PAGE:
Mental health has become a highly popular topic and a lot of progress has been made in making it more acceptable to talk about. However, there is still a lot of negative stigma surrounding mental illness.
BLENDtw (aka. Blend The World) is aiming to do their part in starting a conversation on de-stigmatizing mental health. BLENDtw is a media and tech company “that empowers people to connect.” On Oct. 21 the company held a conference on the St. John’s campus to talk about mental health called “My Voice, Our Story.”
This event allowed speakers and students alike to share personal life experiences and start a conversation on various topics including suicide prevention, mental health, body image, guns in America, the LGBTQ+ community and other topics. It was held in collaboration with several SJU organizations, including TESS, Students of Consciousness, African Students Association, Ioata Nu Delta Fraternity, LASO and Spectrum.
The night began with an introduction from Maricielo J. Solis, CEO and Founder of BLENDtw. She discussed the goal of their MYVOS publication and conference series as giving people a platform to tell their stories.
Tutu Shotonwa, Founder of TalkNaija, an organization created by and for Nigerians to help reduce the stigma of mental health in their community, also spoke before panels began. She discussed the history of portrayal of mental health in media, in which mentally ill people were depicted on television as disheveled, weak, unhinged and crazy. This portrayal had a large, negative influence on how society viewed mental illness. She noted that mental health is one’s emotional, psychological and social well-being, and everyone struggles with it — it does not make you crazy.
During a Social Media Panel Q&A, Solis asked the diverse range of panelists about the relationship between mental health and social media. The panelists included Shotonwa, actor and writer Tristan Miller, photographer Ashley Jacklyn, and founder of “Schizophrenic.NYC,” Michelle Hammer.
The panelists discussed the negative impact social media has on mental health, and how they have each taken steps to take care of their mental health while using social media, steps that every student can implement. This included posting a daily affirmation on social media, limiting his screen time on social media, and using social media as motivation to get up every morning and feel good about oneself rather than a crutch.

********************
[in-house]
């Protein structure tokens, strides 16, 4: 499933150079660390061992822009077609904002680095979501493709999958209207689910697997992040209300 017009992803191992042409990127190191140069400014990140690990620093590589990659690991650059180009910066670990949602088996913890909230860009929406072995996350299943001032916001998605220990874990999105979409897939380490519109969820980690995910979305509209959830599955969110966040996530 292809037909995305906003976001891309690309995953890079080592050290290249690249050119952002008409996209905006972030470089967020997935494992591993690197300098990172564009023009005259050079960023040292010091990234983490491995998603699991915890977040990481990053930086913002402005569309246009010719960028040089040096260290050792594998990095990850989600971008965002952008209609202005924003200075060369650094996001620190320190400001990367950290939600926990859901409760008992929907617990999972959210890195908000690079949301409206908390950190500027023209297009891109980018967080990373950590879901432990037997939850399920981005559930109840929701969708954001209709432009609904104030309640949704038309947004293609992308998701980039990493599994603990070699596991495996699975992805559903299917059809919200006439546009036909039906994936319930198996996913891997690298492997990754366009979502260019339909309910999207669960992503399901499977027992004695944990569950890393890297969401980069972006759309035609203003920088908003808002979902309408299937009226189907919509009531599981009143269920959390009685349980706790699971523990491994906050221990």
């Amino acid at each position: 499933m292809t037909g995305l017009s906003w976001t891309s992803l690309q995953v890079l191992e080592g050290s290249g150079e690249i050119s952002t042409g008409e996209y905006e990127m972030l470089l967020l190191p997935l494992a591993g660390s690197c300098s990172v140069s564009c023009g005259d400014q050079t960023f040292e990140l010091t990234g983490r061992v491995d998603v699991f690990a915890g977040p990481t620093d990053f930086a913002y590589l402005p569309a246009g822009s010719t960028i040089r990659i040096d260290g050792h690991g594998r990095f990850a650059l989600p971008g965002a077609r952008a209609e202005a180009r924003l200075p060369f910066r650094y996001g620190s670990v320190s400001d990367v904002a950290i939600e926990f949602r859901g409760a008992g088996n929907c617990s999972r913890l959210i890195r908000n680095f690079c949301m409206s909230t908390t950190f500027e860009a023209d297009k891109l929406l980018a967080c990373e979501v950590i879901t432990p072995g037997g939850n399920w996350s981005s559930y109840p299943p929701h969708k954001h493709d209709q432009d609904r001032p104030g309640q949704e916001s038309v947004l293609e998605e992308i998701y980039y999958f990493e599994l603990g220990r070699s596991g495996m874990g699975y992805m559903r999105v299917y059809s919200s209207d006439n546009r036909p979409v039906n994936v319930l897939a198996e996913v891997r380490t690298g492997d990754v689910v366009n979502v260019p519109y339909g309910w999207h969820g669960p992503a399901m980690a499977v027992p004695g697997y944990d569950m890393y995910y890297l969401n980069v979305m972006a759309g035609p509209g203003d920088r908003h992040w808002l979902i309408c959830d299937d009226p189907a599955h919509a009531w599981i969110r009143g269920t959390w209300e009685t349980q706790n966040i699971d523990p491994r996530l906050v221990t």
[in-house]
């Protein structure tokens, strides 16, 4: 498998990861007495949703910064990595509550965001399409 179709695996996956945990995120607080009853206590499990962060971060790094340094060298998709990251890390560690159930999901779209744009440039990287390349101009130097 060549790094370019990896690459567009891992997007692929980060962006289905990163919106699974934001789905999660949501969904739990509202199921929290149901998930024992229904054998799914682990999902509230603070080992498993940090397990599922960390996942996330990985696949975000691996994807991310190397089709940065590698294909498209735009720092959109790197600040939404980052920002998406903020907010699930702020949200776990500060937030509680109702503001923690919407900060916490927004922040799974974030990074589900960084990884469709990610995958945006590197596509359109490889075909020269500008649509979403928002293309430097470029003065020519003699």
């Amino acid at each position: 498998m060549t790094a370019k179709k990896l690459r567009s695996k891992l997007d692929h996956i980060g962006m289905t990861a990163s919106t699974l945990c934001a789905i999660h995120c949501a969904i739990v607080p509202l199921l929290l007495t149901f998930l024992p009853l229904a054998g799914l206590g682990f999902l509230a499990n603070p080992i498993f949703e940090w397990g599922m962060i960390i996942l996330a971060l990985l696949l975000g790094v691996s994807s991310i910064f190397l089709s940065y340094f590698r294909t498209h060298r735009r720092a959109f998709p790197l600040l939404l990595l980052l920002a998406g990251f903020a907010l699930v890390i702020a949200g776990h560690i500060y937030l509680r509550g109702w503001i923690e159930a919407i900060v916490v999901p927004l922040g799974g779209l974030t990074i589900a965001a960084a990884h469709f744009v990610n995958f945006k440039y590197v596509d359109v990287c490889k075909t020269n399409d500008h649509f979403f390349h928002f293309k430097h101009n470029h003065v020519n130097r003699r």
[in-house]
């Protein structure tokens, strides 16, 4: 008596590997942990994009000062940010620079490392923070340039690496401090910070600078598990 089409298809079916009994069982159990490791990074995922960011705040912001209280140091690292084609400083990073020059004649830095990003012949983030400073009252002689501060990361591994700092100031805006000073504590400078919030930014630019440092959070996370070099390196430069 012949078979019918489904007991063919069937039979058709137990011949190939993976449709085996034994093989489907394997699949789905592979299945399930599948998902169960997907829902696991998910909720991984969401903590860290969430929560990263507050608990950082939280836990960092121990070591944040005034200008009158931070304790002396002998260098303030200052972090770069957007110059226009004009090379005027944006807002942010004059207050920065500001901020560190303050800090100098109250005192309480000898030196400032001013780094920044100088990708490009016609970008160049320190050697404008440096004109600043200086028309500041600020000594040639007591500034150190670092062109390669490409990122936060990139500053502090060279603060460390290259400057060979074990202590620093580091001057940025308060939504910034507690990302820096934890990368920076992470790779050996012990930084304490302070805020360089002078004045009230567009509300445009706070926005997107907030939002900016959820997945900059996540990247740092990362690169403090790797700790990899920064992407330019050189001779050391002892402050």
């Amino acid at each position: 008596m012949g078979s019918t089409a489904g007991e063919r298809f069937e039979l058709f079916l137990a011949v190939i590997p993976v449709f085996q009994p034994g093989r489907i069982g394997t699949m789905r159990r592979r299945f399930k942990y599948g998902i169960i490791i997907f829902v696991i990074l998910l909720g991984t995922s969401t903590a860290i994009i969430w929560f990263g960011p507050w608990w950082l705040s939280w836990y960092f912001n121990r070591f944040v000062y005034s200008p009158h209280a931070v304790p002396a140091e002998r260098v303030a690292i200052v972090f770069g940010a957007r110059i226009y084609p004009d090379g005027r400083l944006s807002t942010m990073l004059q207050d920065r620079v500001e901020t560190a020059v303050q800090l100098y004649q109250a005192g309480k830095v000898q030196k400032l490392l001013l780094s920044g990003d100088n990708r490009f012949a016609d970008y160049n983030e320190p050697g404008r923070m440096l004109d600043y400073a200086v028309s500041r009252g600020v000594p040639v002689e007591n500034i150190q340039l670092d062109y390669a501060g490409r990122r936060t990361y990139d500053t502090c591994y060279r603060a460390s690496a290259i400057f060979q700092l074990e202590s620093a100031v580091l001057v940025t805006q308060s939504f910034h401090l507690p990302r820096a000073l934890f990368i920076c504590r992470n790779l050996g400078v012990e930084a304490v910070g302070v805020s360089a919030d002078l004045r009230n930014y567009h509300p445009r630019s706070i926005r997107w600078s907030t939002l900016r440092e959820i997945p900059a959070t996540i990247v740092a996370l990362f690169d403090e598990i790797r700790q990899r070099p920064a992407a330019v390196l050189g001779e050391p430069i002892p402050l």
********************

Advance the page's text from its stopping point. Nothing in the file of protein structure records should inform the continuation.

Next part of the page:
“The event was definitely helpful in terms of acknowledging that everyone can have something like anxiety or depression, and the best thing to do is to accept it and work to better yourself,” Junior TV and Film major Hannah Sesay said. “Mental health is something that is extremely important but not something many people pay attention to … Your mental health is just as important as your physical … and this mentality should definitely be pushed throughout society.”
Solis also asked the Social Media panelists what they would say to someone struggling with mental health who isn’t sure what to do about it. Hammer responded that her message to anyone struggling with mental illness is, “You are not a burden,” and Jacklyn said, “Speak up even if your voice shakes.”
The event closed with a Student Panel Q&A, where Solis asked a selection of SJU students about their relationship with mental health. The student panelists included Shaeleigh Severino, Andy Ma, Matthew Ventura, Phoenix Totesau-Johnson and Shakifur Bhuiyan.
Between the panelists, an array of mental illnesses were represented including anxiety, depression, seasonal affective disorder, OCD and borderline personality disorder. The student panelists discussed their personal mental health journeys. Most of the panelists talked about how mental illness “doesn’t exist” in some communities of color and that they were expected to just get over it and be fine.
“The second panel of students is what really stood out to me because of how open and real they were with their answers,” Junior Communications major Lexie Wingfield said. “As a person who struggles with mental health issues, mental health has a strong impact on my life, and conversations and action involving it are things I will always continue to be a part of. There are people with much worse fates of mental health than I, so I feel that it is my responsibility to help those who cannot help themselves by bringing light and change to mental health issues.”
With a turnout of roughly 80 students and faculty, there was a positive reaction from students, but also a slightly somber and thoughtful mood from those present. Mental health is something that affects everyone, and it needs to become commonplace to talk about. No one should have to struggle with mental illness on their own, and through events such as these the issue is able to be front and center and discussed openly and vulnerably by the student body.